Five insanely simple ideas to make your next presentation sizzle

Poll Everywhere welcomes Jon Thomas as the guest author of this post.

Creating an effective PowerPoint presentation is a skill that is rarely ever taught, but somehow we’re all expected to create dazzling presentations. Though, as we all know, it rarely ever dazzles. It usually fizzles.

I’m kind of a presentation geek and I’ve found that there are far more effective ways to utilize PowerPoint as a visual backdrop to your story.

It’s not even the only game in town anymore. Apple’s Keynote has earned staunch support from the design community. Tools like Prezi have re-imagined what a presentation should look like, and online software like Sliderocket and Slideshare have allowed us to collaborate and share presentations virtually. The idea of what a presentation “is” is being reinvented over and over again as new technologies emerge.

So what’s a novice presentation designer to do? First, don’t lose hope. The advantage we all have is that we’re still in the first leg of this race. Presentation designers have emerged to help companies take off like Usain Bolt, but you can still get a leg up on the rest of your competitors who are still in the starting blocks.

Here are five simple PowerPoint tips that sizzle:


1. What’s your story?

In order to create and deliver an effective PowerPoint presentation, it has to be based in narrative. That’s the only way your audience will listen and remember what you’re trying to tell them.

It’s the Free-Time Paradox: we don’t have 30 seconds anymore to listen to a sales pitch (DVRs are a blessing), but we have 30 minutes to hear a great story. Find the story at the heart of your presentation by answering questions such as: “What are your audience’s needs? What do they care about? What problems are keeping them up at night? How will your product or service make their lives better?”

2. Focus on one idea

Whether you admit it or not, you’re lucky if your audience walks away from your presentation remembering one idea you presented. It’s just the reality of presenting.

So if your audience will walk away remembering one thing, what would that be? Find that one idea – that one reason you’re standing up there presenting – and make sure every bit of content in your presentation revolves around that idea. If it doesn’t, you have to scrap it. “Kill your darlings” as the saying goes.

3. Shatter your template

PowerPoint templates are inherently constricting and the majority of them are terrible.

Most businesses require their employees to create presentations within a template, which is fine, but if the templates don’t give a wide variety of slide options, the employee designing the presentation will feel inhibited. If you have the freedom to ditch the template, do it. If you can’t, see how far you can take it. Can you use full-bleed images? Does the logo have to be on every slide?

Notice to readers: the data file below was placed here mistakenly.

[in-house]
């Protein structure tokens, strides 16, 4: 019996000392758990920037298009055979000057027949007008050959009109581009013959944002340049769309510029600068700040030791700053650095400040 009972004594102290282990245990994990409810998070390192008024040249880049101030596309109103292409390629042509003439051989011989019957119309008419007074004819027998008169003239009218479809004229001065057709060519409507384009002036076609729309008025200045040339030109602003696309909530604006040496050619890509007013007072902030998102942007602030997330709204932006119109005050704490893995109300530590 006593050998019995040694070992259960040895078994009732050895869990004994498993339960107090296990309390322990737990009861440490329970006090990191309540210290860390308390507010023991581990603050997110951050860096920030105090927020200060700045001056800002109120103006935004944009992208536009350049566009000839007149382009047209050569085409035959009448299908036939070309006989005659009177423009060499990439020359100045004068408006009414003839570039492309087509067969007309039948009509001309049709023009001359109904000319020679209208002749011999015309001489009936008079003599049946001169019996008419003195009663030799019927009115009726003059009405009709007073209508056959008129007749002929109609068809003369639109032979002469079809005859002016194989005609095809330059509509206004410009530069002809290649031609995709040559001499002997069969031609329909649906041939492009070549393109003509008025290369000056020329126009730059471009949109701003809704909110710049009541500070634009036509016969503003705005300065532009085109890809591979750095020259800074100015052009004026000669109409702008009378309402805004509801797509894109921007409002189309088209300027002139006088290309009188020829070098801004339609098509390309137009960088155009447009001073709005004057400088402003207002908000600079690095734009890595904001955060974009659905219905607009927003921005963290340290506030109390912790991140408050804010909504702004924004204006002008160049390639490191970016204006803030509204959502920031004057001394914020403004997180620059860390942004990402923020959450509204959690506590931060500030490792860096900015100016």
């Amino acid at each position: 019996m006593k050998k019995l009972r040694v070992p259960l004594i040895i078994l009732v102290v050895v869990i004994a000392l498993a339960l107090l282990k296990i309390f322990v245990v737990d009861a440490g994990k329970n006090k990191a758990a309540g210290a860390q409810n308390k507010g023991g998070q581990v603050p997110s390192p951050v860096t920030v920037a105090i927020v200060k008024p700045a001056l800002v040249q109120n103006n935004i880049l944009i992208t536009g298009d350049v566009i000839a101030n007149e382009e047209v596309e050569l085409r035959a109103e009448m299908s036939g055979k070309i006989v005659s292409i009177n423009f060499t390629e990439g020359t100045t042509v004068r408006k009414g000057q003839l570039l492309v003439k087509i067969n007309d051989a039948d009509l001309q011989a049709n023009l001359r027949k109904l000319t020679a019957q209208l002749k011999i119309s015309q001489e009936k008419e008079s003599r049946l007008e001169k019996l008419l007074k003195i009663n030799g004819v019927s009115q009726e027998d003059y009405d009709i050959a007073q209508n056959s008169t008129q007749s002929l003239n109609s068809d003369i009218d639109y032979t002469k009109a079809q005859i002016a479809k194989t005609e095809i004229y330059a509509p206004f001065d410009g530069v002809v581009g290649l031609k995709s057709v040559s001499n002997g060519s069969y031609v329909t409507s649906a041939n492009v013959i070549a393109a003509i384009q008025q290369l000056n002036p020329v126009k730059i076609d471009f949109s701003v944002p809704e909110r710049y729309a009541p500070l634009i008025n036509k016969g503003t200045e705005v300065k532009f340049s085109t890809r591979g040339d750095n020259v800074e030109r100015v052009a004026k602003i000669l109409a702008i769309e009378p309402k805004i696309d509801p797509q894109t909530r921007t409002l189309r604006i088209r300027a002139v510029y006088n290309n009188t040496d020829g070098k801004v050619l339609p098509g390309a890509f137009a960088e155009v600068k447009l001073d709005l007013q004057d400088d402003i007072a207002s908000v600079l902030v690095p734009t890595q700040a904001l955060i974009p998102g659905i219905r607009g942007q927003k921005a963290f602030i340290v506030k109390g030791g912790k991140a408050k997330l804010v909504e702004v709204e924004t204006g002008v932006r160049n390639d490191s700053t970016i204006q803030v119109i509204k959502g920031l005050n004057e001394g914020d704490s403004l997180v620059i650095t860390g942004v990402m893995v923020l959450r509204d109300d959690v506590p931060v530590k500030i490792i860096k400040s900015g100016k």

4. Images, images, images

What once was revolutionary only five years ago is now old hat, but it’s a very important hat.

Utilizing effective, vibrant images brings your presentation to life and provides a visual cue that your audience’s brain can attach to your message, and that’s very important. Dr. John Medina, author of Brain Rules (a fantastic book), states that, “Vision trumps all other senses.”

According to Dr. Medina, vision is by far our most dominant sense, utilizing half our brain’s resources, and adding an image to a text-based message can increase recall by 55%. Use tools like Compfight to find free images that you can use to express your ideas.

5. Give your ideas room to breathe

One common mistake most people make when designing PowerPoint presentations is combining multiple ideas onto one slide.

However, the audience can only retain so much information at once, and when multiple ideas are delivered on one slide (often in bullet-point format), there’s little to no opportunity to allow the audience to attach a visual cue to each idea. Thus, they are all grouped together and the opportunity for the audience to recall any of those ideas is drastically reduced.

Instead, break each important idea onto multiple slides and find supporting imagery for each of them (and don’t worry about how many additional slides this creates – there’s no difference between spending two minutes on one slide or 30 seconds on each of four slides).

Your idea and its supporting points are like characters in a Broadway play. You rarely remember the ones who are part of the ensemble, but the ones who get the spotlight are unforgettable. Allow each point within your presentation its own time to shine in the spotlight. This allows you to use supporting imagery for each point, subsequently allowing your audience to remember each idea more clearly.

effective powerpoint spotlight

Creating an effective PowerPoint presentation, or any type of presentation, is far more than just knowing how to import images and resize fonts. But you don’t have to be Steve Jobs to deliver an inspiring presentation. If you follow these five tips, you’ll launch out of that starting block and be well on your way to creating dynamic presentations that resonate with audiences for days, weeks, months, or even years to come.

Communication is a two-way street

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By {grow} Community Member Jon Thomas. Jon Thomas is Communications Director for Story Worldwide and a curator of the Post-Advertising Summit. He routinely contributes to {grow}.